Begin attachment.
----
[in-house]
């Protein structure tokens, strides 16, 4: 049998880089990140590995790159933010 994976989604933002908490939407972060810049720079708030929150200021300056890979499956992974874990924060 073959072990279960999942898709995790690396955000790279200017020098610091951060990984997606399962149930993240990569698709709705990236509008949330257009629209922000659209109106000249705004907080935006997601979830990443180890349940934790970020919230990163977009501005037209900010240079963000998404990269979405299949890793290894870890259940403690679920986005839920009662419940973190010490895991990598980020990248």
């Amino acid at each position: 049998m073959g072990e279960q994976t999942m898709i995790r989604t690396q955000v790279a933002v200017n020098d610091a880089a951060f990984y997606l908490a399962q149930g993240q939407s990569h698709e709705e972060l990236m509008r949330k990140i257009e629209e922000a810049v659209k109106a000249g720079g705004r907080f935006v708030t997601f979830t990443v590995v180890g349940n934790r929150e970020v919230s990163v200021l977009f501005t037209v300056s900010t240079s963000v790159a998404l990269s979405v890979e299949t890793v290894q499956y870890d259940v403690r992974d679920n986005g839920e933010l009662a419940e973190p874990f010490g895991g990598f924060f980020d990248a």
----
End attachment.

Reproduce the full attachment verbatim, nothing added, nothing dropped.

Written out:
[in-house]
């Protein structure tokens, strides 16, 4: 049998880089990140590995790159933010 994976989604933002908490939407972060810049720079708030929150200021300056890979499956992974874990924060 073959072990279960999942898709995790690396955000790279200017020098610091951060990984997606399962149930993240990569698709709705990236509008949330257009629209922000659209109106000249705004907080935006997601979830990443180890349940934790970020919230990163977009501005037209900010240079963000998404990269979405299949890793290894870890259940403690679920986005839920009662419940973190010490895991990598980020990248």
């Amino acid at each position: 049998m073959g072990e279960q994976t999942m898709i995790r989604t690396q955000v790279a933002v200017n020098d610091a880089a951060f990984y997606l908490a399962q149930g993240q939407s990569h698709e709705e972060l990236m509008r949330k990140i257009e629209e922000a810049v659209k109106a000249g720079g705004r907080f935006v708030t997601f979830t990443v590995v180890g349940n934790r929150e970020v919230s990163v200021l977009f501005t037209v300056s900010t240079s963000v790159a998404l990269s979405v890979e299949t890793v290894q499956y870890d259940v403690r992974d679920n986005g839920e933010l009662a419940e973190p874990f010490g895991g990598f924060f980020d990248a």